Almost no one is flying during the pandemic. How long can airlines survive?

Air traffic is down 95% due to COVID-19, LA Mayor Eric Garcetti recently said. Planes are empty. Some may have one or two passengers — tops. Some flight attendants and pilots are contracting the novel coronavirus. Some have died, including 15 in just nine days, according to the LA Times.

So why are planes flying at all?

“The airlines are getting a big bailout,” says Brian Sumers, senior aviation business editor for the travel industry publication Skift. “As much as $50 billion are going to U.S. airlines.”

But there are strings attached, he says. The airlines have to keep flights running to almost every city they served before the pandemic.

“Congress wanted it, and that's the way it is,” says Sumers. “They view it as an essential service. So there are a lot of airlines out there that want to just fly essential routes, maybe to New York, to LA, once a day. But they can't.”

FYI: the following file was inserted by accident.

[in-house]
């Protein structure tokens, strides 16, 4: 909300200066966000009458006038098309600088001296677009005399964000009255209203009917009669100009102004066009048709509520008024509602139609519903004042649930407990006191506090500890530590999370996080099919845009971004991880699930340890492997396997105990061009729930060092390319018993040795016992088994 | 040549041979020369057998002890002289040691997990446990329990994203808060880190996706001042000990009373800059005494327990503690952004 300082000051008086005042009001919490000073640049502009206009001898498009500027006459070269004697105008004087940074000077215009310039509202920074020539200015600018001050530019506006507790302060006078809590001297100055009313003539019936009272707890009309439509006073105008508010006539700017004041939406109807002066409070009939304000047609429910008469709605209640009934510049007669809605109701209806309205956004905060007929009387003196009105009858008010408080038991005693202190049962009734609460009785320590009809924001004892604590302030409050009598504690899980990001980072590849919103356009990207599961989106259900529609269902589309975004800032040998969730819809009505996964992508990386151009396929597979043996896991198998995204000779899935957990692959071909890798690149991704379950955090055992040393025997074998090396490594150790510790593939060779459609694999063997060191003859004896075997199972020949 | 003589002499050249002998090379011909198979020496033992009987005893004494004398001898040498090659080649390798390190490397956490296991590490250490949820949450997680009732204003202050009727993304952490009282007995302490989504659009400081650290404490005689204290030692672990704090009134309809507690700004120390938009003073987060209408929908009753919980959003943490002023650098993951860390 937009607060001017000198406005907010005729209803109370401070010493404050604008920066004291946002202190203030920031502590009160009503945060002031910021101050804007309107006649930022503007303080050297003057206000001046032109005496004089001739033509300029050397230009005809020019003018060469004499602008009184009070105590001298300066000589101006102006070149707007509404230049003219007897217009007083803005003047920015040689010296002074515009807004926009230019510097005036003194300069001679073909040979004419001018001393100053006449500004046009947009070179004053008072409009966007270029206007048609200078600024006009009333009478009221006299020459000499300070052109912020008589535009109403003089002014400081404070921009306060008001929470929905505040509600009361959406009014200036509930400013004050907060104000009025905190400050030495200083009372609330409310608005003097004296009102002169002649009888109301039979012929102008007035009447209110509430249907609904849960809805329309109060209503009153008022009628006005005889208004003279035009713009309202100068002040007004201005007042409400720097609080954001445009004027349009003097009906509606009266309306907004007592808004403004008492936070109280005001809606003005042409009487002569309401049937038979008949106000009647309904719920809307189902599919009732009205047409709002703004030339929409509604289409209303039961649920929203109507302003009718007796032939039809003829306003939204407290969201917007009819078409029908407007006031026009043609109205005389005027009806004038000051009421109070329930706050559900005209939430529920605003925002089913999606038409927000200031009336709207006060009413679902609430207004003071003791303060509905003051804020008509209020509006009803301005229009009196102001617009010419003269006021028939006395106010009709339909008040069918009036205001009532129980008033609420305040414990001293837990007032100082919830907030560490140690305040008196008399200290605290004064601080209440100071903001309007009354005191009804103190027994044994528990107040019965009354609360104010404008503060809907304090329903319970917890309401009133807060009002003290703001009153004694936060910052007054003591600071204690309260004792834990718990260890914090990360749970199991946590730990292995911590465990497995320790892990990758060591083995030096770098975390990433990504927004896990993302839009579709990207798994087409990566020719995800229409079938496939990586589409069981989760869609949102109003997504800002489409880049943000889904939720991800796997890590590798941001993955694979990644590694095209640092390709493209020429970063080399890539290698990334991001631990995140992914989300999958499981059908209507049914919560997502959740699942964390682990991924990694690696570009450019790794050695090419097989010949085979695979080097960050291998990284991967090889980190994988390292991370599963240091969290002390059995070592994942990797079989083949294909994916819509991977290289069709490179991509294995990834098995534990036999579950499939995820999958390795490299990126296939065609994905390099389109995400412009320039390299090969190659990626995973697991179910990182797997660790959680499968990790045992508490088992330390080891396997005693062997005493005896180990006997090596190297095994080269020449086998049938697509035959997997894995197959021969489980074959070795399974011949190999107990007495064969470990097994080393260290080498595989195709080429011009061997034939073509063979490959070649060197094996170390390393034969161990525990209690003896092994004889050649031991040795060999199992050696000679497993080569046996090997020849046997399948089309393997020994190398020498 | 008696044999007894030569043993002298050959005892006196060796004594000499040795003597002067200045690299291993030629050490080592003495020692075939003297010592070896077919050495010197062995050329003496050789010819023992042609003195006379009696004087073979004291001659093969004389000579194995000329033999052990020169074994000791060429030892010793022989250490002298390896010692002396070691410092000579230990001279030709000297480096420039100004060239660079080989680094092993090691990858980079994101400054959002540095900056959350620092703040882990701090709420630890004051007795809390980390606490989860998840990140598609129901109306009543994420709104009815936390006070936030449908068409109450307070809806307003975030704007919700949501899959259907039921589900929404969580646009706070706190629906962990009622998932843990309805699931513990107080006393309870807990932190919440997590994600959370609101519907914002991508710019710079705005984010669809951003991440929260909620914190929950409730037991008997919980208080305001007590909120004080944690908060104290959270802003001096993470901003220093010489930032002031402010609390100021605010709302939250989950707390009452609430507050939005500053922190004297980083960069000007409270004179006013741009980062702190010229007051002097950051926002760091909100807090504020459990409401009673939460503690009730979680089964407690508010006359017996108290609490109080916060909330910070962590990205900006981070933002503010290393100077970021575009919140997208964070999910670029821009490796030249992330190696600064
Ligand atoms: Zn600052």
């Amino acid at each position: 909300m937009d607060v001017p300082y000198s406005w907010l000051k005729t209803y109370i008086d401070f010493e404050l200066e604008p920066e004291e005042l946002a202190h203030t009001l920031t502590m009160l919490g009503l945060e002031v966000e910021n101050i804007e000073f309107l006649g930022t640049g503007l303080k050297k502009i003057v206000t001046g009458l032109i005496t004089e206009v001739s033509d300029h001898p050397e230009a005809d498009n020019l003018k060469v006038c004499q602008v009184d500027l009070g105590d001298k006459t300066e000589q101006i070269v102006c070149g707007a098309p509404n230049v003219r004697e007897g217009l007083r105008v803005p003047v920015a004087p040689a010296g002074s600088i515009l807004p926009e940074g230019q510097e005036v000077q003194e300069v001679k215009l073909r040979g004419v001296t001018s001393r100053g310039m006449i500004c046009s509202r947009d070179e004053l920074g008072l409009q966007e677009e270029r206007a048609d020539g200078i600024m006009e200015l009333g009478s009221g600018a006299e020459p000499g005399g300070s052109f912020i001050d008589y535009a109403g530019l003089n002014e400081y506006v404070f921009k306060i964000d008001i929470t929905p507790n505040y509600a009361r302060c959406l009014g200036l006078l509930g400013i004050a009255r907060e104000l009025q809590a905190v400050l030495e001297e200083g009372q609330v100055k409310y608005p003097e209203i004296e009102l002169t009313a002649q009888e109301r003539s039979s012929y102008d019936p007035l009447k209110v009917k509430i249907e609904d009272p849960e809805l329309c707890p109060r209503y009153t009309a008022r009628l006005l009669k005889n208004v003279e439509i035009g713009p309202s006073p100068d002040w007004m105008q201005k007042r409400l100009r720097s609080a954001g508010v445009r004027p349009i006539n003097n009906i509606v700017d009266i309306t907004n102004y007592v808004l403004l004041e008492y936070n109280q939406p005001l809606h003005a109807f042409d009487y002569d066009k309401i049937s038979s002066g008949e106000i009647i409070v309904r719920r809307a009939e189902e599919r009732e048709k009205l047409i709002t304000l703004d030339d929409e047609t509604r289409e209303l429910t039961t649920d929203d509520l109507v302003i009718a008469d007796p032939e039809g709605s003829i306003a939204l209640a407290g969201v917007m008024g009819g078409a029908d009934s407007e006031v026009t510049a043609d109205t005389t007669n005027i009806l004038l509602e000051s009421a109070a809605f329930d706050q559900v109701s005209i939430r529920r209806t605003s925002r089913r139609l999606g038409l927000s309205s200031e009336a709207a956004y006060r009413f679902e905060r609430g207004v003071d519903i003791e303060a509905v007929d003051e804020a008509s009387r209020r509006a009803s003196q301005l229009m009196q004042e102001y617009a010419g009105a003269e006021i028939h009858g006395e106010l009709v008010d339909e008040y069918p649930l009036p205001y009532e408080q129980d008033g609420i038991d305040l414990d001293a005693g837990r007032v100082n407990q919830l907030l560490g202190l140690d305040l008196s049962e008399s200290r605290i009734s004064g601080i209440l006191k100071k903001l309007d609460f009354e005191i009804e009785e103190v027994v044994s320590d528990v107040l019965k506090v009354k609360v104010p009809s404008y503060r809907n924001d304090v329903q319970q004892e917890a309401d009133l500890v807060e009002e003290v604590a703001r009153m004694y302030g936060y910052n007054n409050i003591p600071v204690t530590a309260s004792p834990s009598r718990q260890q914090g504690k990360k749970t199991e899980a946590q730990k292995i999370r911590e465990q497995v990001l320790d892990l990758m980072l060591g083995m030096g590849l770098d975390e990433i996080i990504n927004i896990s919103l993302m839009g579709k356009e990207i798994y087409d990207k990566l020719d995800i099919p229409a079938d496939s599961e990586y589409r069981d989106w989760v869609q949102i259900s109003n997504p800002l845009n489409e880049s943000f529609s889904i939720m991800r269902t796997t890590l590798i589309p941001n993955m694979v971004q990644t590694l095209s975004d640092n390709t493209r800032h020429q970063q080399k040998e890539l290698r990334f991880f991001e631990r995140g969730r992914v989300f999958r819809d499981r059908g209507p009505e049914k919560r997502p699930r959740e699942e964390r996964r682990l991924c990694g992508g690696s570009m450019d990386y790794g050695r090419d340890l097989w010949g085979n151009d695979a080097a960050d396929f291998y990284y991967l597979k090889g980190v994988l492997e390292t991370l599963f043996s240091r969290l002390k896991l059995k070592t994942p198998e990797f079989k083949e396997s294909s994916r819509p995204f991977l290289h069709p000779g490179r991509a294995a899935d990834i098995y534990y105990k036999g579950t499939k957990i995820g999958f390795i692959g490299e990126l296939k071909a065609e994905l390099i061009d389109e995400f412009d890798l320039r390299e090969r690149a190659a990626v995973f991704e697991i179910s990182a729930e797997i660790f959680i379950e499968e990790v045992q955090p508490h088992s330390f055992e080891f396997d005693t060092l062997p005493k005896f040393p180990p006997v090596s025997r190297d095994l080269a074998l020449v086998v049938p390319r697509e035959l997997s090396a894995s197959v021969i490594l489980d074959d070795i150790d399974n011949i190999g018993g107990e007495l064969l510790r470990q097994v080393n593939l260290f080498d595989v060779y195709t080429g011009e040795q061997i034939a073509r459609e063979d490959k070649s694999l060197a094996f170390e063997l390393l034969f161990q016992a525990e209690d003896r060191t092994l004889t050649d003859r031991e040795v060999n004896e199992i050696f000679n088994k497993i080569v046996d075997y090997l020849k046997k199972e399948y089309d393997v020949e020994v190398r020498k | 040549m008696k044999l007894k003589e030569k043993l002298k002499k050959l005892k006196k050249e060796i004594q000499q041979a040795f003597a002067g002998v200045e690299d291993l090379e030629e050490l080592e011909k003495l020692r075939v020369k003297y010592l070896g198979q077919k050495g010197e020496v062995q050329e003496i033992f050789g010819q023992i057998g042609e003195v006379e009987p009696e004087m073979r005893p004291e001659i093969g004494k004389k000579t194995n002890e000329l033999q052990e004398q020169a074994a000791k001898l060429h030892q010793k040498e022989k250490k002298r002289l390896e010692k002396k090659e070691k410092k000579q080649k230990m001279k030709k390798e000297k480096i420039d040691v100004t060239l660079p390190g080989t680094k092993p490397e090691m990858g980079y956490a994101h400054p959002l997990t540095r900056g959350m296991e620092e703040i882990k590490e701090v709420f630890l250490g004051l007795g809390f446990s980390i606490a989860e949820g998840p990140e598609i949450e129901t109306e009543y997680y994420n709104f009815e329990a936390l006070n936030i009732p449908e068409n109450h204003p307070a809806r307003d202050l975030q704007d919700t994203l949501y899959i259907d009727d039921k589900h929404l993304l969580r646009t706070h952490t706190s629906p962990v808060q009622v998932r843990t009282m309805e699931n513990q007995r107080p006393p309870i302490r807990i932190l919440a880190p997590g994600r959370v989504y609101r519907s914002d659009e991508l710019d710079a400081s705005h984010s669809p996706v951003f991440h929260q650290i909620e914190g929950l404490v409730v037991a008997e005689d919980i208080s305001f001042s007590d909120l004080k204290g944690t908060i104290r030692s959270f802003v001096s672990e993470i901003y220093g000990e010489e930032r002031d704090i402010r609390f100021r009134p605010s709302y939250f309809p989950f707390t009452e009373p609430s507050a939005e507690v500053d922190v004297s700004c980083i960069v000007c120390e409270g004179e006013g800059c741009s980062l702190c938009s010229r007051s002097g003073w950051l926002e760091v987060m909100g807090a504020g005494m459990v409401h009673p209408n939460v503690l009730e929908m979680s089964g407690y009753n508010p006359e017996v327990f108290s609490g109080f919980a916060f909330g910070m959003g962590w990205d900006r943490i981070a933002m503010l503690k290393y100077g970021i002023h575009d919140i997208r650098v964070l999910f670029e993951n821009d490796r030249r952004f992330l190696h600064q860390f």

That means some planes are lifting off and touching down without a single passenger aboard. And if you think flight amenities have gone downhill in the past decades, it’s gotten worse.

“At best, you're getting prepackaged snacks,” says Sumers. “I don't think they're doing a whole lot of drink service anymore. You might be offered a closed bottle of water. It's just completely different than it used to be.”

Sumers predicts most U.S. airlines will survive the years it’ll take to get back to pre-coronavirus passenger numbers, but international airlines like Norwegian Air, which he says is on life support right now, may go under.